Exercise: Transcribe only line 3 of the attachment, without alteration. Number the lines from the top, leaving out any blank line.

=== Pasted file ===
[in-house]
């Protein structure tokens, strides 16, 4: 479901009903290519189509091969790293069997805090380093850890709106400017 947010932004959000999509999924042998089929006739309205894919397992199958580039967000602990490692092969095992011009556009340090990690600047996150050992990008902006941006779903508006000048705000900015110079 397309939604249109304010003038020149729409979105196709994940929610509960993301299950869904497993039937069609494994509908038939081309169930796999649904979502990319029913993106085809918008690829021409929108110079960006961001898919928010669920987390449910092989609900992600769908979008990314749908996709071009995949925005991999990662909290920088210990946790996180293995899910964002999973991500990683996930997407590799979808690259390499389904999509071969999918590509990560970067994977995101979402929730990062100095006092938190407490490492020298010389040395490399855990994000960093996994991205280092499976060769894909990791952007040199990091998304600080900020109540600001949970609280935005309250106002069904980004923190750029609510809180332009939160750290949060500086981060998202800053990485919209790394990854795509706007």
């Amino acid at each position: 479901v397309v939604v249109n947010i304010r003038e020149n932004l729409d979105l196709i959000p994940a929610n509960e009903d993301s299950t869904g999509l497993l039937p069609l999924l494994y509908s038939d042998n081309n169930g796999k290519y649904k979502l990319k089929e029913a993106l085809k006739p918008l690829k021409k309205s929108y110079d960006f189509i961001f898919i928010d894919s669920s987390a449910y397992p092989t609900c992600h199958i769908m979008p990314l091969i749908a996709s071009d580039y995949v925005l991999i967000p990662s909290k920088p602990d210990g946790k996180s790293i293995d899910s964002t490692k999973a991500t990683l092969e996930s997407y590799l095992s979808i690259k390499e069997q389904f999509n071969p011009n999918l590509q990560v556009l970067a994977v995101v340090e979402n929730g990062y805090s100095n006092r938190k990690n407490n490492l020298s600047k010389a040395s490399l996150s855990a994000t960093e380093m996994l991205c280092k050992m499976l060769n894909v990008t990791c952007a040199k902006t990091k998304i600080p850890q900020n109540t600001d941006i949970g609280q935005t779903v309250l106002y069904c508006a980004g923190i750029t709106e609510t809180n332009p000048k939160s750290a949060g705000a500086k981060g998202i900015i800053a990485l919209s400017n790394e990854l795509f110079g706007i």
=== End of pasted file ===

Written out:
């Amino acid at each position: 479901v397309v939604v249109n947010i304010r003038e020149n932004l729409d979105l196709i959000p994940a929610n509960e009903d993301s299950t869904g999509l497993l039937p069609l999924l494994y509908s038939d042998n081309n169930g796999k290519y649904k979502l990319k089929e029913a993106l085809k006739p918008l690829k021409k309205s929108y110079d960006f189509i961001f898919i928010d894919s669920s987390a449910y397992p092989t609900c992600h199958i769908m979008p990314l091969i749908a996709s071009d580039y995949v925005l991999i967000p990662s909290k920088p602990d210990g946790k996180s790293i293995d899910s964002t490692k999973a991500t990683l092969e996930s997407y590799l095992s979808i690259k390499e069997q389904f999509n071969p011009n999918l590509q990560v556009l970067a994977v995101v340090e979402n929730g990062y805090s100095n006092r938190k990690n407490n490492l020298s600047k010389a040395s490399l996150s855990a994000t960093e380093m996994l991205c280092k050992m499976l060769n894909v990008t990791c952007a040199k902006t990091k998304i600080p850890q900020n109540t600001d941006i949970g609280q935005t779903v309250l106002y069904c508006a980004g923190i750029t709106e609510t809180n332009p000048k939160s750290a949060g705000a500086k981060g998202i900015i800053a990485l919209s400017n790394e990854l795509f110079g706007i």